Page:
Hey @antileaks, do you know who you're messing with? #Anonymous #WikiLeaks
    — Anonymous (@_anonops) August 10, 2012


    Twitter: and also!/search/realtime/AntiLeaks
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  6. Anonymous Member

    • Agree Agree x 1
  7. The Wrong Guy Member

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  8. Anonymous Member

  9. The Wrong Guy Member

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  10. The Wrong Guy Member

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  11. muldrake Member

    I don't believe this AntiLeaks thing is anything other than the U.S. government. No way anything Anonymous has this attention span and either could or would want to keep every single mirror down for days on end. It's still stupid. It's just attracting attention to exactly what they're trying to suppress and making it clear how important it is to them to suppress it.
    • Agree Agree x 2
    • Winner Winner x 1
  12. Anonymous Member

    This message by Anonymous has been hidden due to negative ratings. (Show message)
    • Dumb Dumb x 4
    • Disagree Disagree x 2
  13. Major Boyle Member

    Not likely the feds. For one thing, their computer resources could shut down ANY web site. Google Fort Meade. Besides, the Feds control the DNS servers so they could literally unplug Wikileaks from the net if they wanted to. More likely this is some big corporation that was a client of Stratfor who is showing its displeasure.
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  14. Anonymous Member

  15. Herro Member

    So if the US government wanted to prevent people from reading those leaks, why would they employ a DDoS which 1) would only delay, not prevent, people reading the leaks and 2) draw attention to the leaks?
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  16. Anonymous Member

    • Like Like x 1
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  17. muldrake Member

    Why does anyone do dumb stuff? Whoever it is, it's better organized than any DDoS I've ever seen before. Took me almost a half hour to get the documents.
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    • Funny Funny x 1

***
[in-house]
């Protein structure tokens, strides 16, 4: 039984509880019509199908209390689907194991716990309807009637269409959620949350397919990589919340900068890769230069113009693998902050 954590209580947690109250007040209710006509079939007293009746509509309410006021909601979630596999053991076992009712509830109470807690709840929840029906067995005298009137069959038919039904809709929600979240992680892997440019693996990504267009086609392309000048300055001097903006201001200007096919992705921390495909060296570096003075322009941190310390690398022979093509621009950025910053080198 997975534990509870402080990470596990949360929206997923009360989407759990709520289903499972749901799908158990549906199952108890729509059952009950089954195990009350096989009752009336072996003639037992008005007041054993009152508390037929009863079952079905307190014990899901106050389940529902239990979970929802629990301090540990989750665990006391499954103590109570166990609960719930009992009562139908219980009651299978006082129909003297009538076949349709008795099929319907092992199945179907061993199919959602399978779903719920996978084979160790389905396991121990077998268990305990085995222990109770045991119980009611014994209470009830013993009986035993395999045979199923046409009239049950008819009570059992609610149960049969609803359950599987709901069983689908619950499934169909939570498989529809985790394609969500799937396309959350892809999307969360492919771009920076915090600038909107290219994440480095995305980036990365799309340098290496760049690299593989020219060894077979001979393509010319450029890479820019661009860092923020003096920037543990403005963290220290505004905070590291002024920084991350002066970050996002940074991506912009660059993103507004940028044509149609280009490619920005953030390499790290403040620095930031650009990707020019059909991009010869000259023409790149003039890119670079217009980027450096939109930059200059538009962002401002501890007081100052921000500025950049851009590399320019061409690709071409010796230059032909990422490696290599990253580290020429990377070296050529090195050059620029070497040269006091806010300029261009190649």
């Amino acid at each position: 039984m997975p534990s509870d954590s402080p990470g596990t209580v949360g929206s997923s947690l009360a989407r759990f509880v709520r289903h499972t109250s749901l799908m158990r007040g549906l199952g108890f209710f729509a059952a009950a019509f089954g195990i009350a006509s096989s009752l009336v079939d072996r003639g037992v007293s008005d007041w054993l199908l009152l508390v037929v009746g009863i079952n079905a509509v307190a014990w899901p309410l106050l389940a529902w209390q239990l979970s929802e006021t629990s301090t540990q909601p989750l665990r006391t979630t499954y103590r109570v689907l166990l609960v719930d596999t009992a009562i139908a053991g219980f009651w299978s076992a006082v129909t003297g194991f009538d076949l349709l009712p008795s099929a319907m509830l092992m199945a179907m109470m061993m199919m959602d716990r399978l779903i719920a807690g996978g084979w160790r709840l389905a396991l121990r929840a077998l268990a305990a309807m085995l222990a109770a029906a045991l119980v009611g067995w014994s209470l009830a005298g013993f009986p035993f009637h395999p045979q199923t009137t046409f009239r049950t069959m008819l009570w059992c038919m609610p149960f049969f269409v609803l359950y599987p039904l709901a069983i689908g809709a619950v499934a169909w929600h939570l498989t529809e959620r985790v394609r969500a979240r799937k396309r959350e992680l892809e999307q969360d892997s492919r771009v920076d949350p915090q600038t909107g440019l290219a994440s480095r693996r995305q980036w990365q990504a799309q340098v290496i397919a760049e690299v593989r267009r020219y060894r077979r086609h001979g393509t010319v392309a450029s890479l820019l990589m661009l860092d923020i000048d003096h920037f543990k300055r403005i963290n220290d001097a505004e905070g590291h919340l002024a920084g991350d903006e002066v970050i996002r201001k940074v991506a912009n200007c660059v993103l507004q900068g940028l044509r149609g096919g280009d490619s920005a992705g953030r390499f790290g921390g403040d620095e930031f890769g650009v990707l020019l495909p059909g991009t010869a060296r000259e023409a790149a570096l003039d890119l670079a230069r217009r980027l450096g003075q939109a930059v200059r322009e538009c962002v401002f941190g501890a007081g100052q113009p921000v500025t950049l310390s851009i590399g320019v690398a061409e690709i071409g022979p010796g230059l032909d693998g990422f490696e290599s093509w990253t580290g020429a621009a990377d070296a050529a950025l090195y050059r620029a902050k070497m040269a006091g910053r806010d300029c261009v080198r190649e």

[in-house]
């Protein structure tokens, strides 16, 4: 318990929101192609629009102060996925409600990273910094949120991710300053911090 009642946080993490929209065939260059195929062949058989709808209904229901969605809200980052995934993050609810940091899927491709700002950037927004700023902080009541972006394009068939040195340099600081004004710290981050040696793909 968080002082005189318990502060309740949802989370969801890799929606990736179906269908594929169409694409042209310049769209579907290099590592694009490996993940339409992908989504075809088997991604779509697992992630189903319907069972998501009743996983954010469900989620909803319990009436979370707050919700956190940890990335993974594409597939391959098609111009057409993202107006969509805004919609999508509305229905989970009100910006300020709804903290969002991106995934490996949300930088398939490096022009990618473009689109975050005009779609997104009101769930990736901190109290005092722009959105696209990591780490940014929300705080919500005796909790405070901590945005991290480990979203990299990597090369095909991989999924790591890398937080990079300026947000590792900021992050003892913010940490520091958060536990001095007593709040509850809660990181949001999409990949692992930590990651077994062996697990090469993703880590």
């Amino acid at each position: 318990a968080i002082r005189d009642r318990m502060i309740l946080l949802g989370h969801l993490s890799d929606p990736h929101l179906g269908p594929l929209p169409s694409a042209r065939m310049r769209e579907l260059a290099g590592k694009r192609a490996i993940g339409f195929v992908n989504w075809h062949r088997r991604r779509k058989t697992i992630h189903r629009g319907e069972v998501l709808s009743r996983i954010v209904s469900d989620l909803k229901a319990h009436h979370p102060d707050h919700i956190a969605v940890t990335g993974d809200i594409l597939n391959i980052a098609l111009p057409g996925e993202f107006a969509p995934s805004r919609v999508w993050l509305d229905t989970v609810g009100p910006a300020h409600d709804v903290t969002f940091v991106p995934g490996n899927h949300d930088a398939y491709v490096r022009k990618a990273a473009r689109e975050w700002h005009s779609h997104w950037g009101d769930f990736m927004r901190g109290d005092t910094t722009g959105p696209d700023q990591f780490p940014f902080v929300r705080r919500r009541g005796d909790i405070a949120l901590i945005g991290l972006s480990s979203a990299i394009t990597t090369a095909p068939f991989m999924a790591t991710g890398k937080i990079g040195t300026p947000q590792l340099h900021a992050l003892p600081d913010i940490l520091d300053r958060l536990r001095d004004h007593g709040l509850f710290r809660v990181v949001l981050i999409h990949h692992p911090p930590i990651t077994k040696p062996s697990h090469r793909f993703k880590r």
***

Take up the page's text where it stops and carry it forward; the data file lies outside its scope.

18. Anonymous Member

  19. Anonymous Member

    The US government couldn't possibly be incompetent.
    • Funny Funny x 2
    • Winner Winner x 1
  20. Major Boyle Member

    As I have said. the Feds turn Fort Meade loose, Wikileaks would not function at all. They're building a couple of billion dollar plus supercomputing centers because their existing computer farm (which draws many megawatts of power) just isn't enough.
    • Agree Agree x 1
  21. Anonymous Member

    • Winner Winner x 1
  22. Tourniquet Member

    It's not the size of the prize, it's the motion of the ocean ;)
  23. Herro Member

    Wait, were you trying to embarrass yourself with that statement or was it unintentional? Either way thanks for giving me a chuckle.

    Anyways, protip guys, saying the government is dumb isn't an explanation for why they would undertake actions directly contrary to the interests you have ascribed to them.
  24. Anonymous Member

    orly? like you do yourself, you mean?
    lol hair oh
  25. Anonymous Member

    Wikileaks Mirrorgame
    Since Wikileaks is under susta
    ined DDoS attack for a week and all mirrors have been taken down by the attackers, I think it is a good opportunity to play a game called "MirrorIt!" and study a little more thing called streisand effect.

    So, what are the rules?

    1) Download as much files as you can from the mirrors below.
    2) If all mirrors are unavailable at the moment, search Twitter for #wlmirror.
    3) Upload those files anywhere you can and publish links on Twitter with hashtag #wlmirror.
    4) (Optional, but recommended) Read the contents of the files to find out what is someone trying to hide from you. Of course don't forget to discuss your findings with our friends, colleagues, family members and people online.
    5) We - eg. "The good guys" win if the files will be so widespread they will be unstoppable.
    6) They - eg. "The bad guys" win if they manage to make unavailable each copy of those files.
    7) It might be tight, so get involved right now!
    8) Good luck and have fun!

    *** Mirrors of multiple files (known to work recently) *** (Official Wikileaks site)
    http://isax7s5yooqgelbr.onion/ (Official Wikileaks site as a Tor hidden service)

    *** Latest GIFiles ***

    *** Syria files *** "

    ~ Via:
    • Like Like x 2
  26. Anonymous Member

    Or get a nice cold beer, put your feet up and give your paranoid brain a rest.
    This message by Anonymous has been hidden due to negative ratings. (Show message)
    • Dumb Dumb x 4
  27. Anonymous Member

    Diet Pepsi is 47 year-old analyst who lives in the CIA's basement.
    • Winner Winner x 3
    • Funny Funny x 1
  28. Anonymous Member

    I guess Diet Pepsi spat his coffee all over his keyboard at today's news. Fuck him and his mama, too.
    • Funny Funny x 1
  29. Herro Member

    Oh hey guys, sorry about that. It was my fault. I was at the data center and accidentally kicked loose the Ethernet cable. I was so busy eating delicious soup that I forgot to plug it back in. Everything should be fine now.
  30. Anonymous Member

    Probably is the only member of this group, ergo the default leader. Probably also a member of the Young Republican Club too.